AIC-police cooperation was demonstrated through 2004 Operation Pendennis, an investigation involving ASIO, the Federal Police, and State police forces. With its genesis in Melbourne where police were initially alerted to suspicious activities centring on a well-known Muslim cleric Abdul Nacer Benbrika and several of his followers under an operation with the code name ‘Halos’. After information from the community which verified initial concerns posed by members of this group, a joint task force materialised, leading to the arrest of 13 men in Melbourne and another 10 in Syndey [source].

4.1.3 The Australian Criminal Intelligence Commission (ACIC)

In 2016, the Australian Federal Government established the ACIC. It subsumed the Australian Crime Commission (ACC) and CrimTac.

The ACIC has specialist investigative capabilities and delivers and maintains national information sharing systems.

Focus areas include:

  • Drug crime
  • International organised crime groups and gangs.
  • Firearms
  • Emerging threats
  • National Security
  • Cybercrime
  • Financial crime


4.1.4 The Australian Transaction Reports and Analysis Centre

The Australian Transaction Reports and Analysis Centre (AUSTRAC) is an Australian government financial intelligence agency.

It was established in 1989 under the Financial Transaction Reports Act 1988.

Focus areas include:

  • Money laundering
  • Organised crime
  • Tax evasion
  • Welfare fraud
  • Terrorism financing


4.1.5 The Australian Border Force

The Australian Border Force (ABF) is a federal law enforcement agency. It was formed under the Australian Border Force Act 2015 

Focus areas include:

  • Offshore and onshore border enforcement
  • Investigations
  • Compliance
  • Detention operation
  • Customs services

5.0 Equipment

As one might anticipate, details of AIC equipment and technical capabilities are highly secretive.

However, in 1983, the ASIS conducted a botched training exercise at the Melbourne Sheraton Hotel. They did so without the knowledge of either hotel guests or management, the Victoria Police or even the Victoria State government. The exercise was to be a mock surveillance and hostage rescue of foreign intelligence officers from Melbourne’s Sheraton Hotel. During its execution, trainees used considerable force, caused considerable distress, and brandished (unloaded) weapons.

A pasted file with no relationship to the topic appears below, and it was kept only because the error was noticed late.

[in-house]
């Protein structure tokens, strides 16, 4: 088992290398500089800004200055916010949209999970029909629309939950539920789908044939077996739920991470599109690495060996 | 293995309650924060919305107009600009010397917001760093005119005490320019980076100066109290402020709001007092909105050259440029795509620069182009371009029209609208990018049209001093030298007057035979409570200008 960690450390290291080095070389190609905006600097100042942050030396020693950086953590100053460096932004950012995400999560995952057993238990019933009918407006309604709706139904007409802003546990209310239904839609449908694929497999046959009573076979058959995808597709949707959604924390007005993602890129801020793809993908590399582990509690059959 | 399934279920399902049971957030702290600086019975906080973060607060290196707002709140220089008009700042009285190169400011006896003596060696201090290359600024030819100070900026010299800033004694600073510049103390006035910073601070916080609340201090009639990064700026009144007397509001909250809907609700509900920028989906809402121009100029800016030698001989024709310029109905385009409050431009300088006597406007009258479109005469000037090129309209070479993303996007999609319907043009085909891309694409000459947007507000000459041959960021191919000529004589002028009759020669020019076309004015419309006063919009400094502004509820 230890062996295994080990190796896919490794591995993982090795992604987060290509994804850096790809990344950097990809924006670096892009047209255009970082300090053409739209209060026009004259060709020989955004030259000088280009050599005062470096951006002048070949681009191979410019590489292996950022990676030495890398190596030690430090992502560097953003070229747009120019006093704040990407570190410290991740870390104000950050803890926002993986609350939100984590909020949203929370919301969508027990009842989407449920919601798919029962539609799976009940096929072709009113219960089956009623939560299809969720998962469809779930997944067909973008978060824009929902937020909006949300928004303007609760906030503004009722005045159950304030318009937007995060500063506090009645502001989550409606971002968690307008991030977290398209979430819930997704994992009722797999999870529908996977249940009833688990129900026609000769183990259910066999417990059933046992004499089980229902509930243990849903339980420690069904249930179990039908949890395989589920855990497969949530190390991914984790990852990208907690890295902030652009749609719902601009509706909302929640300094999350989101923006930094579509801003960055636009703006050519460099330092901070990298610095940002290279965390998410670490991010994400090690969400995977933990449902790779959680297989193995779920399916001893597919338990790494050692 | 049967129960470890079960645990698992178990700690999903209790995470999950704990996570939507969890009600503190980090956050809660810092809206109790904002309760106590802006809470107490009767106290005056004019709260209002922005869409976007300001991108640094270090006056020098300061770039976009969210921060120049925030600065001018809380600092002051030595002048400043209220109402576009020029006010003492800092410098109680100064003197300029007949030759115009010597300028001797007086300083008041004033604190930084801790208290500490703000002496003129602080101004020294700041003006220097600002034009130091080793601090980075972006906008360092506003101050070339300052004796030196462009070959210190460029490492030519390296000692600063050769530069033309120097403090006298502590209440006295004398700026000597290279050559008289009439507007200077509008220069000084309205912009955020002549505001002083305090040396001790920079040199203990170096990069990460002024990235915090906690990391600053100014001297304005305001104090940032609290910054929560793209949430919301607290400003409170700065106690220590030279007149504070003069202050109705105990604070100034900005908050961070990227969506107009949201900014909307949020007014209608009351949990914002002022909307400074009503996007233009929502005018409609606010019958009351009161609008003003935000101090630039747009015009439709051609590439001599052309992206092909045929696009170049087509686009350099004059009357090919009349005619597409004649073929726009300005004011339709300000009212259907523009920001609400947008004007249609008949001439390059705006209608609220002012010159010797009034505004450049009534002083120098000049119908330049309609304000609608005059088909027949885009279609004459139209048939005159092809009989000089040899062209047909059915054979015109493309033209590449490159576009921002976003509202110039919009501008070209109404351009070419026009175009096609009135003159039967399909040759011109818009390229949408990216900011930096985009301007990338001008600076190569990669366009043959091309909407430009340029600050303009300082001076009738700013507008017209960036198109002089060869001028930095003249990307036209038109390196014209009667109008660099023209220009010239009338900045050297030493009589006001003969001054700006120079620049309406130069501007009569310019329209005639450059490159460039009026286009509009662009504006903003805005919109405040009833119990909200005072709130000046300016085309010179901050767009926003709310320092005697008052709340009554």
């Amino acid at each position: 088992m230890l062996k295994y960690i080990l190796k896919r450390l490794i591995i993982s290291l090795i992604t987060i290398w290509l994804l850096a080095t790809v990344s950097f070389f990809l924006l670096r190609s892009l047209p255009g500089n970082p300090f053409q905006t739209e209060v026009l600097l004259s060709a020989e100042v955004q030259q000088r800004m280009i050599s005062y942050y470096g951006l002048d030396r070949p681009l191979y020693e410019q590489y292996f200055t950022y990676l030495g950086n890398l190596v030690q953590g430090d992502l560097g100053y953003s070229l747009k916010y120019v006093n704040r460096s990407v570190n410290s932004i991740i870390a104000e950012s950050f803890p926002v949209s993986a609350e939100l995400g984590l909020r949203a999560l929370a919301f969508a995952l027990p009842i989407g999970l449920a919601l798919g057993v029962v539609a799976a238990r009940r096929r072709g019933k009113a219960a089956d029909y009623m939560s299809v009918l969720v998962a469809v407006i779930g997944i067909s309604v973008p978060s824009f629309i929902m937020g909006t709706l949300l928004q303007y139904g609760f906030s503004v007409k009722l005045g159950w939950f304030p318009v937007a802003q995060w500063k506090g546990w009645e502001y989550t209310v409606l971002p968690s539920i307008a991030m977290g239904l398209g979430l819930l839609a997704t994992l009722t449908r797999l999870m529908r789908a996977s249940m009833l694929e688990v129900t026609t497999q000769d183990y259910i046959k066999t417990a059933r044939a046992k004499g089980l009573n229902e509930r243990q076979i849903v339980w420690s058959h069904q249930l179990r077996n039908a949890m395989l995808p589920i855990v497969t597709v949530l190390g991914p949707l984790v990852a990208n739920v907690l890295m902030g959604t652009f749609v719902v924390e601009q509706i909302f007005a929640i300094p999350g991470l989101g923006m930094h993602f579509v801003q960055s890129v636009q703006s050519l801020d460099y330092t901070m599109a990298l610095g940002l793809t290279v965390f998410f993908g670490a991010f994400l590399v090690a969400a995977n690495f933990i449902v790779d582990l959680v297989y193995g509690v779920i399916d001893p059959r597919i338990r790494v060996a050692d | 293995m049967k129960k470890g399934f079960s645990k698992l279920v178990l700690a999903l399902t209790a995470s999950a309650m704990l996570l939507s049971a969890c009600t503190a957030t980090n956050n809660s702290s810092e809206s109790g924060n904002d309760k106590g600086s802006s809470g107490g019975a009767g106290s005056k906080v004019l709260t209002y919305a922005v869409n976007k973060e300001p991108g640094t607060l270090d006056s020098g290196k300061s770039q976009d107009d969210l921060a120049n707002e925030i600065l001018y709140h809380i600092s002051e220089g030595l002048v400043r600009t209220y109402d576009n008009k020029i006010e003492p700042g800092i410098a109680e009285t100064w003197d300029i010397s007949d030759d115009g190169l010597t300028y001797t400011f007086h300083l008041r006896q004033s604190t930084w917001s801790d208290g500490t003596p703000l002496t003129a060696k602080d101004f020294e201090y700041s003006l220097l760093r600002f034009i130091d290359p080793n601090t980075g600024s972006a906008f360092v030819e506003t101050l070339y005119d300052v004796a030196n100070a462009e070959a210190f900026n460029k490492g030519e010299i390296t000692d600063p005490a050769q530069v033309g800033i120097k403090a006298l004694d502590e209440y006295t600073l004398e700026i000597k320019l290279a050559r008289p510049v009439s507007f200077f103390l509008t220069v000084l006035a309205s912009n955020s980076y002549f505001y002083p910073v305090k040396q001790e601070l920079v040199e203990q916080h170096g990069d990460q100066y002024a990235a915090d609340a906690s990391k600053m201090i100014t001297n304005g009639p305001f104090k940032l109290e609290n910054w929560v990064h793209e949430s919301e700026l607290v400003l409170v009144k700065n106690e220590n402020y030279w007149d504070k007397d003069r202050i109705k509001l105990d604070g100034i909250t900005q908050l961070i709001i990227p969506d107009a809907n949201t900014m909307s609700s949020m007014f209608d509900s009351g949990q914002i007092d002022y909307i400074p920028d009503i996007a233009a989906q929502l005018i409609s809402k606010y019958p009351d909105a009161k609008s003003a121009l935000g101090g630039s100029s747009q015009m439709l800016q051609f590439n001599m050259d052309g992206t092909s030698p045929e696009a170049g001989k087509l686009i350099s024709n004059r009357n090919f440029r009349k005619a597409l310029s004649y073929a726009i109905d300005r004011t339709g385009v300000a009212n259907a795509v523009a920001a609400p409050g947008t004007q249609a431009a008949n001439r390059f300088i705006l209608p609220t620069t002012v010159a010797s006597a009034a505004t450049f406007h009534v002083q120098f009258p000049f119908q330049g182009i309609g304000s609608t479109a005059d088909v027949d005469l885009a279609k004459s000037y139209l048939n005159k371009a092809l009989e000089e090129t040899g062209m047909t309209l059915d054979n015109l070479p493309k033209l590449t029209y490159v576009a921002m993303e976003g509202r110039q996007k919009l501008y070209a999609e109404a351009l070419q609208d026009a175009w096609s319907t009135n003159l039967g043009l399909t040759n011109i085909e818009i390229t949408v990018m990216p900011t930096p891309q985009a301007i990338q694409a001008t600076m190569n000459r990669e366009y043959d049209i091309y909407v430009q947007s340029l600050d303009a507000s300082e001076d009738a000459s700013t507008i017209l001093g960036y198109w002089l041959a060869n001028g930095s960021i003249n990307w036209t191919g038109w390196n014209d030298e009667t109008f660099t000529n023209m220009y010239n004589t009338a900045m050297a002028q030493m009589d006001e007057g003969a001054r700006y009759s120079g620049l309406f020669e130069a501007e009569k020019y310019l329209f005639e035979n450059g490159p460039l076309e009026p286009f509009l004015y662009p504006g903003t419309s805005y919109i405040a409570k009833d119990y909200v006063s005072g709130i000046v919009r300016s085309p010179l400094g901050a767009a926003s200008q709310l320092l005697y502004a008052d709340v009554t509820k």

Subsequent reviews from the Hope Commission recommended that ASIS abrogate its right to an ‘attack function’. Not least, its right to carry out ‘special political action’ in foreign countries [source].

As a result, ASIS were no longer provided with guns and the Service’s cache of weapons and explosives was henceforth disposed of [source]. However, the 2004 amendments granted ASIS members small arms weapons of self-defence [source].

6.0 AIC Operations

6.1 A Failure of Intelligence? The case of Bali

Until the terrorist attacks in Bali on 12 October 2002, which killed over 200 people, including 88 Australians, the AIC was generally presumed competent. However, in the wake of the attacks, the AIC became subject to a wave of criticism. Its detractors even viewed the attacks as an outgrowth of a culpable lapse by Australian intelligence agencies [source]. Under the rubric of ‘a failure of intelligence’ – a term popularised in the US to reflect perceived shortcomings by the FBI and CIA in the months leading up to the 9/11 attacks. Some allege that the tragedy in Bali could have been averted had the AIC been better attuned to the machinations of extremist activity in Southeast Asia [source], [source].

High-profile policymakers, including former Foreign Minister Alexander Downer and then Shadow Foreign Affairs Minister Kevin Rudd, were quick to condemn the AIC’s alleged shortcomings [source], [source].

Although the criticism has subsided somewhat in the years since it is not completely dormant. It was instructive, for instance, that the Rudd government elected in 2007 announced it would launch an inquiry into the manner in which several agencies had carried out their duties during the later years of the Howard government [source].

7.0 Future of AIC

In October 2023, Five Eyes member states convened to discuss emerging technological innovation and threats posed by China [source].  As a result, we anticipate that the AIC will eventually seek a dramatic upheaval of its defence architecture. It will allow the AIC to adapt to constantly evolving artificial intelligence, synthetic biology, and quantum computing [source].